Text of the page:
- Dies Wide Open: The mother, who presumably bled out.
- Embarrassing Middle Name: The whole courtroom roars with laughter when the audience hears "Robert Marmaduke Hightower."
- Foreshadowing: Mr. and Mrs. Sweet asking if Robert saw their niece.
- Fruit Cart: Sort of. As the three godfathers are racing out of town, one collides with a old lady's card, knocking over the barrel of fruit therein.
- I'm Cold... So Cold...: Instead the mother says "Oh, it's getting dark" right before she dies.
- Leave Behind a Pistol: After realizing that he has to stay behind on the salt flat or all three of them will die of dehydration, Pedro asks Robert to leave behind a pistol, supposedly as protection against the coyotes. As Robert is walking away, he hears a gunshot behind him.
- Off-into-the-Distance Ending: The train that takes Robert away to jail, but with the knowledge that he'll be back for his godson in a year.
- The Plot Reaper: The mother needs to die so the three godfathers can take charge of the infant.
- Rule of Three: We couldn't have four wise men, uh, godfathers. And five is right out.
- Running Gag: The mother names her baby Robert William Pedro for his three godfathers. There's a running gag afterwards in which Robert keeps calling the baby "Robert", William says "Robert William", and Pedro says "Robert William Pedro."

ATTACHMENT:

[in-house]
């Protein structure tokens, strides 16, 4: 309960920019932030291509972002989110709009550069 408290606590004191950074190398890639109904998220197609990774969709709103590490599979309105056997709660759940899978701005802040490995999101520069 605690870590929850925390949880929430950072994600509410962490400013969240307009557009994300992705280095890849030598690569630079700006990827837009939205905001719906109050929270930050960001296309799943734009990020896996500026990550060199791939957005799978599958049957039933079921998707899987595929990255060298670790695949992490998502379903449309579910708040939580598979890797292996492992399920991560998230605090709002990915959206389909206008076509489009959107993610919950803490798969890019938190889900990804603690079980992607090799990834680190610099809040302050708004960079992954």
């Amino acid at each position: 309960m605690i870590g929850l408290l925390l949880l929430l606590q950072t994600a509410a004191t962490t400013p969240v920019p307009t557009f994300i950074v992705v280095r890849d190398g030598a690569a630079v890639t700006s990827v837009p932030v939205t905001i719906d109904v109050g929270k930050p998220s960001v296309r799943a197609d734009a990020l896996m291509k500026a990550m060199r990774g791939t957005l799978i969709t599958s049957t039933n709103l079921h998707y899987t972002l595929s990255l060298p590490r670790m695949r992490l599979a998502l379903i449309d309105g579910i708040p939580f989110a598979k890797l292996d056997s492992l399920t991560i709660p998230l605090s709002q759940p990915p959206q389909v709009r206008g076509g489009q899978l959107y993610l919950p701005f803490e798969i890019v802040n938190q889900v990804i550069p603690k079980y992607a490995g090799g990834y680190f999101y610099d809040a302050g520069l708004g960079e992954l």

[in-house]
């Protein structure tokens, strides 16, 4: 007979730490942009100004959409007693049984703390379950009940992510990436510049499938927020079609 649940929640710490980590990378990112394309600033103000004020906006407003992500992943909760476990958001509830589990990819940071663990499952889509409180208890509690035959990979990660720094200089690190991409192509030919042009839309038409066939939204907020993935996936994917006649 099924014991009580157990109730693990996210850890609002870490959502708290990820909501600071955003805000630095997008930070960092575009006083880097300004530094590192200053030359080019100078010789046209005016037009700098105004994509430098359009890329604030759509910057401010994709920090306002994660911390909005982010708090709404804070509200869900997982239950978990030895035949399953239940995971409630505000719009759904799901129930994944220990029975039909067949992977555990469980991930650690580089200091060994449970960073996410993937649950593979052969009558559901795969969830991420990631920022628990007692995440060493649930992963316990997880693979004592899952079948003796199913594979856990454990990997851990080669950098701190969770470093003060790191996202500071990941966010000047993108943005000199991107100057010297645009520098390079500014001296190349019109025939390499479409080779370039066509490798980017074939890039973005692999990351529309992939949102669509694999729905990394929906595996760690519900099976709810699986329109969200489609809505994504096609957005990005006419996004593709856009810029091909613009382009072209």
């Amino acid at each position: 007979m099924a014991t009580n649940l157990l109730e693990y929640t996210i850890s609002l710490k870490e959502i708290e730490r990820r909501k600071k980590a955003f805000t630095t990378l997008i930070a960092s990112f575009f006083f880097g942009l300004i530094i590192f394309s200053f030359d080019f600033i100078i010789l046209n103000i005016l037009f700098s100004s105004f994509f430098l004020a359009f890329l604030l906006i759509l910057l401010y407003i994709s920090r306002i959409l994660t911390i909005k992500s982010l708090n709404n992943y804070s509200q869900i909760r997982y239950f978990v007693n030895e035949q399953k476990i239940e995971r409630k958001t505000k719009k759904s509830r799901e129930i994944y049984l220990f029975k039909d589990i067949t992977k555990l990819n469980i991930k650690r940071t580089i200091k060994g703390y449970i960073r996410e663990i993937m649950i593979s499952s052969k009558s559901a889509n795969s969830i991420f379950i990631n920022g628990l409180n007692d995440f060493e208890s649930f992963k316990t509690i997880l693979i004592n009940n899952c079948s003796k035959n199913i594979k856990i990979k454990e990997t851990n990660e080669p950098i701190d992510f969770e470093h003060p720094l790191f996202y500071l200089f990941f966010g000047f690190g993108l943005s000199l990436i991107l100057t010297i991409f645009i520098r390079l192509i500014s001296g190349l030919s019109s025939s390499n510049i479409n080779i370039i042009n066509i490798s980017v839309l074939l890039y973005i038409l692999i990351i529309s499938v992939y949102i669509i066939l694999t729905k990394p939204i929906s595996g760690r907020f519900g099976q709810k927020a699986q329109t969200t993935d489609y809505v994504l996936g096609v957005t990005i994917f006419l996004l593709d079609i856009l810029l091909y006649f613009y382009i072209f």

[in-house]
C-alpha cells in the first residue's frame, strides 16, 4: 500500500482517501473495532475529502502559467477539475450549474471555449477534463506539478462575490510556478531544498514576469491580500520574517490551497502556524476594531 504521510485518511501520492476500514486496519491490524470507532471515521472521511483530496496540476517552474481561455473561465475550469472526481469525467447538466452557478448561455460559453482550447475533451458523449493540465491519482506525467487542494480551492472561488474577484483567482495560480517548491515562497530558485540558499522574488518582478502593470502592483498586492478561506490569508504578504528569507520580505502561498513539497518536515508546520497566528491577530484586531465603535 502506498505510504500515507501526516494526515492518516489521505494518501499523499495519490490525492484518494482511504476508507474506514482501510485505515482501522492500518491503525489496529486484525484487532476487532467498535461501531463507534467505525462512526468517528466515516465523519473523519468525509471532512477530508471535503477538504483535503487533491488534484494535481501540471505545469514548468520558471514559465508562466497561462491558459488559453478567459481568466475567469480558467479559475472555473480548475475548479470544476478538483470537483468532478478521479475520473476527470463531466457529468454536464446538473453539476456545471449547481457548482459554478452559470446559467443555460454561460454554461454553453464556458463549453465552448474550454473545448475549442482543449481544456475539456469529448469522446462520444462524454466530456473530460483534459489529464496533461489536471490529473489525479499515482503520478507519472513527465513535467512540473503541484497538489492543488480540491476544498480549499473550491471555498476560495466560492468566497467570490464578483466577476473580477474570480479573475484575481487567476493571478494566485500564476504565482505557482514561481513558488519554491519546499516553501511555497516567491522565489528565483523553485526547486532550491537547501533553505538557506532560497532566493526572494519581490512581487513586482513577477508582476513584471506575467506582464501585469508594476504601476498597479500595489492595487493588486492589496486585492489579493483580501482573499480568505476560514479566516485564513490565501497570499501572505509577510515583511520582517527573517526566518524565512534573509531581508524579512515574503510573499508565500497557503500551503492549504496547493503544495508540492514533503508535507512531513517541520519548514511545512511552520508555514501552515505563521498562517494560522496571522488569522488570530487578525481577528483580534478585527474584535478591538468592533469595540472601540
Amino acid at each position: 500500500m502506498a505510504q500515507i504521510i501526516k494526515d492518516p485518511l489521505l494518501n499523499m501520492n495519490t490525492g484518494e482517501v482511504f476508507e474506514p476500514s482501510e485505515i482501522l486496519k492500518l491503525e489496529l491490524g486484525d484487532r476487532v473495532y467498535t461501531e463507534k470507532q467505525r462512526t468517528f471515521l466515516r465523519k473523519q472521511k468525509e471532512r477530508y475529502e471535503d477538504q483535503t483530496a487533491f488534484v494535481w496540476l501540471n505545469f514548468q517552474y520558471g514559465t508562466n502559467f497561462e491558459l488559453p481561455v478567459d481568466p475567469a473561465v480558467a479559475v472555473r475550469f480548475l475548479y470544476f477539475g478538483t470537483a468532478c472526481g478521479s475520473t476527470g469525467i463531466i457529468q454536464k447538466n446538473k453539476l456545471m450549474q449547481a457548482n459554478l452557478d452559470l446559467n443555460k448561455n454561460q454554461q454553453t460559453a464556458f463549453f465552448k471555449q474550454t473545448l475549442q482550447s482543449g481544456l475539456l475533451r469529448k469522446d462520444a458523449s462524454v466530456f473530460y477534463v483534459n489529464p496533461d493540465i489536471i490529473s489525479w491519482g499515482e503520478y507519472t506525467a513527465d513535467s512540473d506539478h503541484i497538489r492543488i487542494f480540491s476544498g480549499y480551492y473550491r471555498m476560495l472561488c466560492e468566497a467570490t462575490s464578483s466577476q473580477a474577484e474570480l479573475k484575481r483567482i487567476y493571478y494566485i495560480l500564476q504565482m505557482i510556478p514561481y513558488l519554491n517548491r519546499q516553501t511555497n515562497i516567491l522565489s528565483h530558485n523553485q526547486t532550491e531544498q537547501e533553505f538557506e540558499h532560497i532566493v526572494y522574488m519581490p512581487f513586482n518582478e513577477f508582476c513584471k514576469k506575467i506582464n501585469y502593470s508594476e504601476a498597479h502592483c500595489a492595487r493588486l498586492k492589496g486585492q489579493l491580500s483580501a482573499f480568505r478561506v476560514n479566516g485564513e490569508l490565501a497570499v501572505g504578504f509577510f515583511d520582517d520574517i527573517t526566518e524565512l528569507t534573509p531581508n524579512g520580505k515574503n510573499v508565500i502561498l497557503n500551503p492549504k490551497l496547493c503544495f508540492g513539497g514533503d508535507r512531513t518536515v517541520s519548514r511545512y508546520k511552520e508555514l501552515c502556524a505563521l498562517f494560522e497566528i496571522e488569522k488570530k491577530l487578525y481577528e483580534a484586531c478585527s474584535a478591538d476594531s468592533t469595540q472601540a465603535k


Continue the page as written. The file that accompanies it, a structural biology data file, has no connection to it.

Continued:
- Secret Test of Character: The judge offers to suspend Robert's 20-year sentence if he signs over custody of the baby. Robert refuses. The judge says that's what he wanted to hear, and sentences Robert to a year and a day.
- Star of Bethlehem: There is an actual star, showing the three godfathers the way to safety in the town of New Jerusalem.
- Thirsty Desert: The three godfathers' ordeal starts bad when their water flask is shot through, gets worse when their first watering hole is staked out by Sweet's men, and gets a lot worse when their second watering hole turns out to have been accidentally destroyed. Then they have to cross a wide salt flat to get to New Jerusalem. (Unlike most Ford films, which were shot in Monument Valley, he filmed this one in Death Valley.)
- The Three Wise Men: Just three cowboys, following a star across the desert on Christmas, to a place called New Jerusalem.
- The Trope Kid: Sheriff Sweet recognizes young William as a wanted man, "The Abilene Kid".
- Two-Act Structure: The plot turns into something very different when the bank robbers, fleeing across the desert with a posse in pursuit, stumble across a woman marooned in a wagon, about to give birth. The second part has them taking care of the newborn baby.
- "Wanted!" Poster: The sheriff has one of William.
- Worthy Opponent: "The more I think of that big fella in the Texas hat, the more I admire him," says Sheriff Sweet, while trying to figure out which way Robert and his gang will head. Sheriff Sweet changes his mind later, getting severely pissed when he thinks Robert and company dynamited the water hole. (It was actually the pregnant woman's husband, who was too lazy to dig for water and wound up destroying the water hole.)